Gareth Southgate still unsure whether to stick or twist over England midfield

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If the introduction of Jordan Henderson with 20 minutes to go of England’s deeply disappointing goalless draw with the USA wasn’t the turning point Gareth Southgate clearly hoped it would be, it was still telling.

After watching more than an hour of his side reverting to the type so often seen over the last 16 months since the heroics of Euro 2020, the manager had seen enough. We all had.

If the opening win over Iran was about a young side embracing a freedom of expression, an opportunity to show their class, this one was almost the exact opposite, the carefree team of just five days ago suddenly and so visibly burdened once more.

While that is sometimes understandable in major tournament football where results matter far more than how you achieve them, much of that can be traced back to a midfield here that simply couldn’t take control and stamp its authority on a game that was very much there for it.

Jude Bellingham was rightly lauded for his performance in the first game of what the Three Lions hope will be a long journey in Qatar. A breath of fresh air in the middle of the park, the young Dortmund midfielder can and will be a superstar and perhaps still will be here in this tournament. But this performance, one where he was kept in check admirably by the US and failed to ever really show his true quality, was a reminder he remains still a teenager, one who only made his debut on this grandest stage just a game ago.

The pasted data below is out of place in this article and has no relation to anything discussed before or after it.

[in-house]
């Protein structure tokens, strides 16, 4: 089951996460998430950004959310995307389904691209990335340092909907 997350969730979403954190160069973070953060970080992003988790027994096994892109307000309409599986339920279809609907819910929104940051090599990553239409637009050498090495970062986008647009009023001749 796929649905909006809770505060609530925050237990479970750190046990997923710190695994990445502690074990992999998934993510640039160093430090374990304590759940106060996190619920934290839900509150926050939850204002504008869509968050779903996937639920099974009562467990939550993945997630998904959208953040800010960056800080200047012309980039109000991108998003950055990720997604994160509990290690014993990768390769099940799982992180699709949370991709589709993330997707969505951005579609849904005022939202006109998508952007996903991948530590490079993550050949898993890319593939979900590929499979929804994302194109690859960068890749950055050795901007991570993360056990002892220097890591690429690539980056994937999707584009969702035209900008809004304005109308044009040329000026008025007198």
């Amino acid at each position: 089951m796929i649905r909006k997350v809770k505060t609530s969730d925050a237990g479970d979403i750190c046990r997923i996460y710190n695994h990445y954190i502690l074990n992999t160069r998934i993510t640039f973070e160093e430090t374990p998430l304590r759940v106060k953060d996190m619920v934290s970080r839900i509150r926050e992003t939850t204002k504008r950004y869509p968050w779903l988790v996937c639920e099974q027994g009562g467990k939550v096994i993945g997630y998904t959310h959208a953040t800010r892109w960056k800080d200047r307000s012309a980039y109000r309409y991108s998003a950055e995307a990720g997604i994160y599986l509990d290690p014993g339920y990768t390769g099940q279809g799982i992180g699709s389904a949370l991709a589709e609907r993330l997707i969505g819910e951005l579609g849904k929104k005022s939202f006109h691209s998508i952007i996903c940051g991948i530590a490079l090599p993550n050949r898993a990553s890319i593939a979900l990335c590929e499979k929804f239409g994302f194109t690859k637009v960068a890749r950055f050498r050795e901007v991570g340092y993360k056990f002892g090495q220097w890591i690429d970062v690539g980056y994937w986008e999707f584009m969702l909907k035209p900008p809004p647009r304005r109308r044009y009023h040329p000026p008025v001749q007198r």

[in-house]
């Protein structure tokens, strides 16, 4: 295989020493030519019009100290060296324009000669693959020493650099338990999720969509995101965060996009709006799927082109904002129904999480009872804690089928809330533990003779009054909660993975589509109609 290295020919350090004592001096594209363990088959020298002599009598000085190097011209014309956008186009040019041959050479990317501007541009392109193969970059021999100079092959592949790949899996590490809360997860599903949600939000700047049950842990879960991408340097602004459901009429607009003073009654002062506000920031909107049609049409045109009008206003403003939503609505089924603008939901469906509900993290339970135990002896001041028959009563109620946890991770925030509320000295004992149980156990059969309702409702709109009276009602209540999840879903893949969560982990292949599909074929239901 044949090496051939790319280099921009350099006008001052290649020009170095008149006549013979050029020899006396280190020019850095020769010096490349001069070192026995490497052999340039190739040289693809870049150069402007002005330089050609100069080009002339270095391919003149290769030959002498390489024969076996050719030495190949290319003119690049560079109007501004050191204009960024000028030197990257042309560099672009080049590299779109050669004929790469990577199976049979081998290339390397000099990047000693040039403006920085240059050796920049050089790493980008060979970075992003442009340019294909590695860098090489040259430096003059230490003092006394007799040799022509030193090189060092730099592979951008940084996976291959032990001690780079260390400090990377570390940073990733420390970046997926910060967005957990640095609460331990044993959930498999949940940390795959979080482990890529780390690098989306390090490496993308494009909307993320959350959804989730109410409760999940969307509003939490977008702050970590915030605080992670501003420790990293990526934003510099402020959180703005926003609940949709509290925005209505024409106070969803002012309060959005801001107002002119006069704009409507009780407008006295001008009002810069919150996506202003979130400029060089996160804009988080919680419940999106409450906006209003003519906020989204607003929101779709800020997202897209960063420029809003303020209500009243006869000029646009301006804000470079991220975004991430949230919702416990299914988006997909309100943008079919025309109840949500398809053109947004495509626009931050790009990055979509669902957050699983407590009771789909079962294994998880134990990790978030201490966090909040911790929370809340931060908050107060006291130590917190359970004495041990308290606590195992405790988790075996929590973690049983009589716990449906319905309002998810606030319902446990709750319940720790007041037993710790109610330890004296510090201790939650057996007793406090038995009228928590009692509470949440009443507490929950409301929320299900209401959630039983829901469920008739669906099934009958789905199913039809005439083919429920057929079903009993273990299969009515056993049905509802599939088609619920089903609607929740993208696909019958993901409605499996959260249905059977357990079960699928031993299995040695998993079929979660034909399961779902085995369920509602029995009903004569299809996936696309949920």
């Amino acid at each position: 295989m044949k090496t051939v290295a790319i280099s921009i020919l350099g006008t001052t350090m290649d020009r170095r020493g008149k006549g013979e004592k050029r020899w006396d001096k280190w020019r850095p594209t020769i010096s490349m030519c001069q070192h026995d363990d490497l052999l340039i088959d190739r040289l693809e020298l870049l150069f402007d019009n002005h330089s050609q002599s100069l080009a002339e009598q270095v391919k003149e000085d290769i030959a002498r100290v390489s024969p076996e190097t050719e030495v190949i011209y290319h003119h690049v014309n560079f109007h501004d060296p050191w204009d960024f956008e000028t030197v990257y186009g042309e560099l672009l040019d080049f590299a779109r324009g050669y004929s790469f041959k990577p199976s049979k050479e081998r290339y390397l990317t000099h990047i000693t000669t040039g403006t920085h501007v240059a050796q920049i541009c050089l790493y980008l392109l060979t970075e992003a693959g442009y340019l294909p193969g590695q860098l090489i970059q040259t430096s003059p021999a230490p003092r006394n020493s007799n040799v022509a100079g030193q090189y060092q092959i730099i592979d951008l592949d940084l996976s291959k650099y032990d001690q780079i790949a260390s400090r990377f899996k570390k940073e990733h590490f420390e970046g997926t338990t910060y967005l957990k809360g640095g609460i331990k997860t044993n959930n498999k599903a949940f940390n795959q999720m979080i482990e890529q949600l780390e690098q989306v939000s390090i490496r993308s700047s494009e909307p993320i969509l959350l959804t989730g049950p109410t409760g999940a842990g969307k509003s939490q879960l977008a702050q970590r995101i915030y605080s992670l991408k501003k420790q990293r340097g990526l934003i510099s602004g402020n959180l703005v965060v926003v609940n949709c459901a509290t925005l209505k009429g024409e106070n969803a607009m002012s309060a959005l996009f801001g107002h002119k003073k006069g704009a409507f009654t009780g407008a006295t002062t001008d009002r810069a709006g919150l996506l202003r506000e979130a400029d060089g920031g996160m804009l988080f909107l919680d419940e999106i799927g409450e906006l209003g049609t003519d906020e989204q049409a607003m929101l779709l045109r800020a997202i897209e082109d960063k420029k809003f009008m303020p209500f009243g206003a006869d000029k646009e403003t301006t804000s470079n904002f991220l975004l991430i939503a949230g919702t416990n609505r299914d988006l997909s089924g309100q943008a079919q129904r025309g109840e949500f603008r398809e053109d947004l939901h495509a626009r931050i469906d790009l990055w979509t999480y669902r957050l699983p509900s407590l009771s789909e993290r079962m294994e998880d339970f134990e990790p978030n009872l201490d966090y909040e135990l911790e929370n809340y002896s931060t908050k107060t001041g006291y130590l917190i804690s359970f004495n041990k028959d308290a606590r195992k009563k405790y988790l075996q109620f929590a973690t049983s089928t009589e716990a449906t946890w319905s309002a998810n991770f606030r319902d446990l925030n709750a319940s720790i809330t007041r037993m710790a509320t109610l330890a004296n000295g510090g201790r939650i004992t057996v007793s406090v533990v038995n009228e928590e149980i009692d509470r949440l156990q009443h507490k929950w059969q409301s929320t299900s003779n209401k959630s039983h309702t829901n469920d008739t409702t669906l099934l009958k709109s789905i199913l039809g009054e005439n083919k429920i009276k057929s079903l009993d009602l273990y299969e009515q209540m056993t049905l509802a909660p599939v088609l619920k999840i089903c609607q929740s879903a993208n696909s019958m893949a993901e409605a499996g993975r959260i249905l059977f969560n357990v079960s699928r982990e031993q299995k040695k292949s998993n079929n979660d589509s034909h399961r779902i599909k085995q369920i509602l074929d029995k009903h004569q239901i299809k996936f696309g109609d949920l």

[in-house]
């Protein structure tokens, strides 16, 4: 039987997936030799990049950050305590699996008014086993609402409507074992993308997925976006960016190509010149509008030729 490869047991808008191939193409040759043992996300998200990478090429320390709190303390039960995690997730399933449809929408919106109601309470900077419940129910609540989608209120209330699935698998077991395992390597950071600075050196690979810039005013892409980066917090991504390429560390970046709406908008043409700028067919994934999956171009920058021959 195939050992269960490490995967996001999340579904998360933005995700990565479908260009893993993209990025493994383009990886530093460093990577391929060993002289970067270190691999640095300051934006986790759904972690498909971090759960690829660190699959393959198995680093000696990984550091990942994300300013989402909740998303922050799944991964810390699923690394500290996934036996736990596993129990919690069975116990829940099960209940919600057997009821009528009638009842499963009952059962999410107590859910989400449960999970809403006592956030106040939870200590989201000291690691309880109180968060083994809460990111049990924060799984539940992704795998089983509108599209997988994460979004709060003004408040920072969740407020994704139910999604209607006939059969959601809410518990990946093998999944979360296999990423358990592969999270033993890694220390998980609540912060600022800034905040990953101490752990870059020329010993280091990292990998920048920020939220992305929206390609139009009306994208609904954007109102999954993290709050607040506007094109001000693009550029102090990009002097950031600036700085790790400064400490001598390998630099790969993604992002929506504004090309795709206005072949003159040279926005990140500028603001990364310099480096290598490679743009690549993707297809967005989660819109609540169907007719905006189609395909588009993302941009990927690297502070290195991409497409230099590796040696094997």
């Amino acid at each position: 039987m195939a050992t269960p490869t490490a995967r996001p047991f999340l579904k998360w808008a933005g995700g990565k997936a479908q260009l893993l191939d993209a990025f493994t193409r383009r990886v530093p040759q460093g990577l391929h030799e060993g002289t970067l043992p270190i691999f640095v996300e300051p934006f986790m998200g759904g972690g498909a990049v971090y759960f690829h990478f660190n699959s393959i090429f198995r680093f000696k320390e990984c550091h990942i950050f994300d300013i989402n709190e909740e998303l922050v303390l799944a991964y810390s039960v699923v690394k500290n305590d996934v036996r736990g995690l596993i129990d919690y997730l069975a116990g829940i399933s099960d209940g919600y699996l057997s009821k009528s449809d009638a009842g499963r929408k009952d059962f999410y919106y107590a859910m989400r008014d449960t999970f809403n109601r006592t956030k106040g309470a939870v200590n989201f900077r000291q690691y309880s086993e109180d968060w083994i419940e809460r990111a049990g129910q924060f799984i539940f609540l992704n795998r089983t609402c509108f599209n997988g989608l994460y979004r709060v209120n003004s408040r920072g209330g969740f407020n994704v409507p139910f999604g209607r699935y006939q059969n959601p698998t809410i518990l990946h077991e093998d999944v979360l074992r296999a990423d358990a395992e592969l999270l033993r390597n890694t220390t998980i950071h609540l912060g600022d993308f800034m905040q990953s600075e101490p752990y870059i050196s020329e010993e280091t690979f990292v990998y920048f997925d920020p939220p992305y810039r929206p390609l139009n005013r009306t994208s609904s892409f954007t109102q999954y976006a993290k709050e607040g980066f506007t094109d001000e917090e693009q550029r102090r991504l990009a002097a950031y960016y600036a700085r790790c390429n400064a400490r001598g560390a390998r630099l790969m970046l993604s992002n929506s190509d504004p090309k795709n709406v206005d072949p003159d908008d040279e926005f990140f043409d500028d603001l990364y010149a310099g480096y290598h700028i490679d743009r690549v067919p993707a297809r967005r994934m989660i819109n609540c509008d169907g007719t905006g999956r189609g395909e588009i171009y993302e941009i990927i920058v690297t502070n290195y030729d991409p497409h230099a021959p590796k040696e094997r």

Declan Rice alongside him didn’t fare much better, similarly struggling to distribute from deep and drive the team on as he so often has in the past. A £100m-plus lynchpin to West Ham on his day, this just wasn’t his.

What Southgate has is a dilemma in his midfield that reflects his overall one with this side. To have or to hold? To stick or to twist? To deploy the handbrake or let this team go?

The European Championship success of last summer was underpinned, in large part, by a resolute double pivot at its heart, Kalvin Phillips meshing seamlessly with Rice as the arch screen to protect a defence that, in truth, at times needed protecting. This new version, with young attacking talent emerging as its would-be stars, now requires more than that. That’s where Bellingham comes in, a far more dynamic and offensive option, his goal against Iran – where he timed his arrival into the box with perfection – a perfect example of just what he can bring when the balance is right.

But it never was here. With the ball almost glued to England’s back four for long periods, you could be forgiven for thinking Harry Maguire and John Stones were having a game all on their own. Kieran Trippier and Luke Shaw either side of them failed to adequately push on, instead pressed back into the flattest of flat back fours.

The ball progression through the thirds, seen so well already at this tournament from the likes of Spain, France and Brazil, was painfully absent from England, Harry Kane, toiling alone up top, an isolated figure throughout. Bukayo Saka, so bright against Iran, was dimmed, Raheem Sterling almost anonymous.

As Henderson pulled on his shirt to enter the fray from the bench many among the supporting contingent wanted instead a Phil Foden introduced into the middle third or a Marcus Rashford thrown on higher still. But the real issue for this team, and one that could ultimately decide how long they remain at this World Cup, may not be personnel or the positioning of them but the ability to get the ball to them in the first place. On that, as he has for some time now, Southgate must continue to ponder.

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